There are many things to consider that could become problems when we undertake long car journeys; things such as tiredness and a lack of concentration that can be countered with frequent stops and rest. But one of the biggest problems that we can face at the wheel is something that has longer-reaching consequences for our health and wellbeing.
The sedentary nature inherent in driving and back pain.
Bryan McIlwraith, an Inverness-based osteopath and an expert on car ergonomics, says: "Ask an anthropologist and he will say that man is essentially a hunter-gatherer; we are designed to be up and about all day, trotting around looking for things to eat. Instead, modern man sits at a desk during the day, slouches in front of the TV at night, and in between may drive for several hours a day. When we use our backs in such an inappropriate way, is it any wonder that they fail?"
If you think about it, we usually sit about all day in the office - and then, when we get home, we collapse into an armchair or a sofa ready for an evening's entertainment in front of the telly or computer screen. According to recent statistics, the average British adult spends between 50% and 70% of their day sitting down, and it’s not doing any of us any good because physical inactivity has been identified by the World Health Organisation as the fourth leading risk factor for global mortality, causing an estimated 3.2 million deaths globally.
Inactivity can lead to obesity and a slower metabolism, which itself can lead to cardiovascular issues, diabetes and a 60% increase in the risk of heart disease, as well as Rheumatic Disorders due to wear and tear to joints caused by a lack of activity and sitting badly.
And then there is the increased risk of back pain where we find the car at the heart of the problem, ahead of the desk job and sofa-led leisure time. According to GEM Motoring Assist, "in a recent study of business car drivers, at least half had suffered from lower back trouble in the last 12 months, and leisure drivers are similarly afflicted. It is essential as drivers that we note this and take care of our backs, in order to make ourselves safer, better focused and more comfortable behind the wheel."
And this is backed up by the Office for National Statistics (OCS) who have revealed that almost 31 million days of work were lost last year due to back, neck and muscle problems, despite the fact that more and more of the UK workforce is has swapped heavy manual labour for sitting in offices.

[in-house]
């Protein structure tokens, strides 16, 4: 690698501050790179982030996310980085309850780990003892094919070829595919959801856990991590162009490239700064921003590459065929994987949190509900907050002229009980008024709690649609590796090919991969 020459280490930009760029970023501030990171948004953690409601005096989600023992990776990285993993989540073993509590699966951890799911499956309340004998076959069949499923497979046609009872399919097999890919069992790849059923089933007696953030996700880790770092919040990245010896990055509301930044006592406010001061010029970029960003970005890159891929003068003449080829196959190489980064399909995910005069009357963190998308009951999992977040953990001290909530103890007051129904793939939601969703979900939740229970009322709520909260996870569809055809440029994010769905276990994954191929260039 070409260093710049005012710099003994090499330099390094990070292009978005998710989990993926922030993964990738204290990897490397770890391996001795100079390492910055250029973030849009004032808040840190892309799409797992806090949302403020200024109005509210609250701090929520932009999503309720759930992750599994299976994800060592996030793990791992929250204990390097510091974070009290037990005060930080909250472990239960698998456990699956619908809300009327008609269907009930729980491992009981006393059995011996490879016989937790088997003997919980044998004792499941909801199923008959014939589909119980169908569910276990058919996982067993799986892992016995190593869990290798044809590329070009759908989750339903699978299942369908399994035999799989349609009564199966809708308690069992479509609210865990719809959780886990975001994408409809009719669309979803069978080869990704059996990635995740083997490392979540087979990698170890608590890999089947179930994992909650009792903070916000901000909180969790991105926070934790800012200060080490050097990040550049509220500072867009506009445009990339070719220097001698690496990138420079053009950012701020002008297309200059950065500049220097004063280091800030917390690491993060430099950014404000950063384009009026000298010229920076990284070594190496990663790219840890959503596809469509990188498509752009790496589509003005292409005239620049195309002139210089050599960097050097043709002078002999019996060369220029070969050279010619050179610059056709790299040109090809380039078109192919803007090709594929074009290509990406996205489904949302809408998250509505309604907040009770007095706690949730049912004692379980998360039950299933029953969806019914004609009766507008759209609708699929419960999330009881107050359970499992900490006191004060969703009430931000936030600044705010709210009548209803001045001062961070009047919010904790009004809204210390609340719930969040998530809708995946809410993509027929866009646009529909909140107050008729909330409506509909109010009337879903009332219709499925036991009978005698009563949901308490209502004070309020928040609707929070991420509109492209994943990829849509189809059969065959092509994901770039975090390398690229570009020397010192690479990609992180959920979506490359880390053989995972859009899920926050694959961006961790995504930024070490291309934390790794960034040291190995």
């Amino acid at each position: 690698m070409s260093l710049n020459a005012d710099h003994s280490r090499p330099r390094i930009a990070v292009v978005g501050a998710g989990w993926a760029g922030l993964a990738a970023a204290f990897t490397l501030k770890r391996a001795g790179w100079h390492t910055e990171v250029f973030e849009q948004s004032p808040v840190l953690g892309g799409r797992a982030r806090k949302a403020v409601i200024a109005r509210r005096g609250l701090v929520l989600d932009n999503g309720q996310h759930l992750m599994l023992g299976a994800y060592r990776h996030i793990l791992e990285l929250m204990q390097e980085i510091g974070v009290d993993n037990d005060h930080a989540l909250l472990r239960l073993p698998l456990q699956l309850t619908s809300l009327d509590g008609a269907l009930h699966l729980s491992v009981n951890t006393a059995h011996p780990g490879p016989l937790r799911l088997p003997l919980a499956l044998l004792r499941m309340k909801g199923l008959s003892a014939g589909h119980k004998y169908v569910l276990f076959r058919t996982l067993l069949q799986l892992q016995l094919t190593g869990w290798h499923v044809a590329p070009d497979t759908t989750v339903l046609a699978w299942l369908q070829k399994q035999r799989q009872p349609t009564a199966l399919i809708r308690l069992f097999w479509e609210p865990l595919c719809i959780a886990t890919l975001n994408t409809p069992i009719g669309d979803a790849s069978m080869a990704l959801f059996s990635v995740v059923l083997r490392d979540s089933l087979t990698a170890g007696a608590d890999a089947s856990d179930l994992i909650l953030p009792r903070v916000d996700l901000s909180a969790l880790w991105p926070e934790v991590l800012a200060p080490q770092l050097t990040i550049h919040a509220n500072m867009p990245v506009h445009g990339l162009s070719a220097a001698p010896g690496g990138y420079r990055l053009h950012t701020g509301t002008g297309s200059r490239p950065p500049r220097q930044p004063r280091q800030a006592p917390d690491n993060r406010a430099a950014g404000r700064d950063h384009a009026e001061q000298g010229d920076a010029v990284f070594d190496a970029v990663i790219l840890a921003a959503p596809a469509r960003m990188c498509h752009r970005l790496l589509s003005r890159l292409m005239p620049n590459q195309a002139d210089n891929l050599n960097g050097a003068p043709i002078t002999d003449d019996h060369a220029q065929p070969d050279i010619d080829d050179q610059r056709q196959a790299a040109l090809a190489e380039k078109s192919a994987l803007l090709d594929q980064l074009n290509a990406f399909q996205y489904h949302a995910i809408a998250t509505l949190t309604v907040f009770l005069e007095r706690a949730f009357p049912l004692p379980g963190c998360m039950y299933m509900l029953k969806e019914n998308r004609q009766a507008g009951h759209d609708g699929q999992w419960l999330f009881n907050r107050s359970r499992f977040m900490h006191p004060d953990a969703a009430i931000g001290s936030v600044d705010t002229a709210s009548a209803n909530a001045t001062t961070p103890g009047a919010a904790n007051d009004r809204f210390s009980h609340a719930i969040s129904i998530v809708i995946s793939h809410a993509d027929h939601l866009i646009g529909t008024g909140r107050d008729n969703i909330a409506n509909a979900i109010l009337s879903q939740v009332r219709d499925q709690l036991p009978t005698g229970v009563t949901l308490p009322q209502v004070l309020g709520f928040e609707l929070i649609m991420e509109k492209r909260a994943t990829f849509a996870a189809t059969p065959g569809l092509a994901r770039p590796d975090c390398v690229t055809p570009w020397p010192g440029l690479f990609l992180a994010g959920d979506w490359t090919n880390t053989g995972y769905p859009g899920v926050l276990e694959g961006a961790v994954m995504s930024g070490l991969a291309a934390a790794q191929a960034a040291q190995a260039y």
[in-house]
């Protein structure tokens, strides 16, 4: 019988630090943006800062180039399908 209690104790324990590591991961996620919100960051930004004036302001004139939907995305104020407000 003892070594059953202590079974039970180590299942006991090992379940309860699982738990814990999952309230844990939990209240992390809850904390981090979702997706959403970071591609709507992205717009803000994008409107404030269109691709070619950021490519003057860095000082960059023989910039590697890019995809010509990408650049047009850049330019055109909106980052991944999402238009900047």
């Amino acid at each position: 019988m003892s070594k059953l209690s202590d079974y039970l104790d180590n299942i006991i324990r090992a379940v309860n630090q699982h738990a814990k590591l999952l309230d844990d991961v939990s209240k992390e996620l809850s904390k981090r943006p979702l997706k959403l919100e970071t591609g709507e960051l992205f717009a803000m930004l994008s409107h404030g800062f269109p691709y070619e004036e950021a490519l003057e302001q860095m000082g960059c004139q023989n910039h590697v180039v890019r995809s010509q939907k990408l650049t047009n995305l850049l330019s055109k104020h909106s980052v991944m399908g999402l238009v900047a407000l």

Obviously, when we are sitting down, there is more pressure on our lumbar discs compared to when we are standing, but did you know that it is increased by 50% when sat - and when you add in all the bumps and shocks from the road surface, your own movement when using pedals to brake, operate the clutch and accelerate, and the twisting and turning (however small) when looking around as we drive, that pressure is increased even more.
No wonder that, after a long journey, and even a short one, we struggle to walk as we get out of the car. Modern life has a lot to do with it, but then car seats aren't particularly designed ergonomically to allow us to NOT get some aches and pains.
That's not to say that there has been a lot of advancement in the design and manufacture of modern car seats when it comes to accommodating the variety of body sizes and shapes that use them, but if you add in the need to compromise these changes with other requirements such as cost, space and other safety and driving paraphernalia in the cabin, it's no wonder that we are 'squeezed' into the driving positions that we often are.
As Dr Graham Cox, an author on the subject of driving positions explains: "Most seats are designed so that our knees are above the level of our hips, which is good for safety but poor ergonomically. When driving we need to extend our legs asymmetrically to move the pedals, turn the steering wheel, change gears and constantly be on the lookout for danger. Though we often start out well and with due consideration for back health when driving, it is not long before we are slouching or slipping down into the danger zones."
The simple rule to follow if you want to discover if your car seat has the potential to create some back pain problems is this: As soon as your bottom moves forward and a gap between the back of the seat and your own lower back appears, or between your shoulders and the top of the seat, then you will find that your spine is in the wrong physical shape creating excessive strain on certain areas. And then the various vibrations and bumps that you will encounter helps to dehydrate the spongy discs that sit between the vertebrae.
And the less fluid there is there, the less they work.
Basically, the best way to drive is sat back in your seat so that your back is in contact with the seat fully and supported from top to bottom.
As with all long journeys, taking a rest is an essential part of the drive too. It may be all well and good thinking that the sooner you can get somewhere the sooner you can rest, but according to the Chartered Society of Physiotherapy (CSP), "..the essential thing to keep in mind is just to keep your back moving throughout the day. If you are sitting, whether in a car or at a desk, get up and walk around for at least five minutes or so every hour." Back pain can become a dangerous distraction behind the wheel, leading to a lack of concentration that can not only ruin your life, but that of others too!
A lot of cars out there, many of which are available for leasing from Nationwide Vehicle Contracts, promise a comfortable drive, and in researching this particular blog article we discovered the same cars coming up again and again as the best to avoid and assist with back pain. You'll find that Lexus and Mercedes cars generally have the best 'comfort reputation' so if you are a sufferer from back pain, and are looking for a new car to lease, contact one of our representatives to discuss your options